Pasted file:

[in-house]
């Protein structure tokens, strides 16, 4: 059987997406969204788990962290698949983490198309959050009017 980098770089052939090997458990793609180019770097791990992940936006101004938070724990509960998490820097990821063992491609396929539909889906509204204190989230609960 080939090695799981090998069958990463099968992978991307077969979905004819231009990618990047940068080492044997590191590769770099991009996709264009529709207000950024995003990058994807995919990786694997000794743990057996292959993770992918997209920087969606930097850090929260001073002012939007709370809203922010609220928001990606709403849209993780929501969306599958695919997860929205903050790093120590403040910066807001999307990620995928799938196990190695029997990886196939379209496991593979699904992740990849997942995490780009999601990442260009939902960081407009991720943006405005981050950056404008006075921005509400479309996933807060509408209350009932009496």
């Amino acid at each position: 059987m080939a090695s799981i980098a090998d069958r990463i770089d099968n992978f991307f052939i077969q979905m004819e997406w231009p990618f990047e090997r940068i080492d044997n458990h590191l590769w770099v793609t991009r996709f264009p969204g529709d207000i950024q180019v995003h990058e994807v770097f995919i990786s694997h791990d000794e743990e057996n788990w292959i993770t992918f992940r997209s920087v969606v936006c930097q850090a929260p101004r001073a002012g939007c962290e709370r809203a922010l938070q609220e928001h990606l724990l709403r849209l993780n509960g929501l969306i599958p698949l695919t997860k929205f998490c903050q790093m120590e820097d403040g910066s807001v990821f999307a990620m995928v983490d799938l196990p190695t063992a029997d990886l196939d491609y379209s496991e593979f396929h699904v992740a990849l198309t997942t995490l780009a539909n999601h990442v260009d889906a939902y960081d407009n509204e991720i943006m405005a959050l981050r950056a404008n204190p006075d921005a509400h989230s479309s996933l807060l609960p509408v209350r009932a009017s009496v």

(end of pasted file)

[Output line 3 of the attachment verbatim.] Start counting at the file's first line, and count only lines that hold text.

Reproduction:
């Amino acid at each position: 059987m080939a090695s799981i980098a090998d069958r990463i770089d099968n992978f991307f052939i077969q979905m004819e997406w231009p990618f990047e090997r940068i080492d044997n458990h590191l590769w770099v793609t991009r996709f264009p969204g529709d207000i950024q180019v995003h990058e994807v770097f995919i990786s694997h791990d000794e743990e057996n788990w292959i993770t992918f992940r997209s920087v969606v936006c930097q850090a929260p101004r001073a002012g939007c962290e709370r809203a922010l938070q609220e928001h990606l724990l709403r849209l993780n509960g929501l969306i599958p698949l695919t997860k929205f998490c903050q790093m120590e820097d403040g910066s807001v990821f999307a990620m995928v983490d799938l196990p190695t063992a029997d990886l196939d491609y379209s496991e593979f396929h699904v992740a990849l198309t997942t995490l780009a539909n999601h990442v260009d889906a939902y960081d407009n509204e991720i943006m405005a959050l981050r950056a404008n204190p006075d921005a509400h989230s479309s996933l807060l609960p509408v209350r009932a009017s009496v």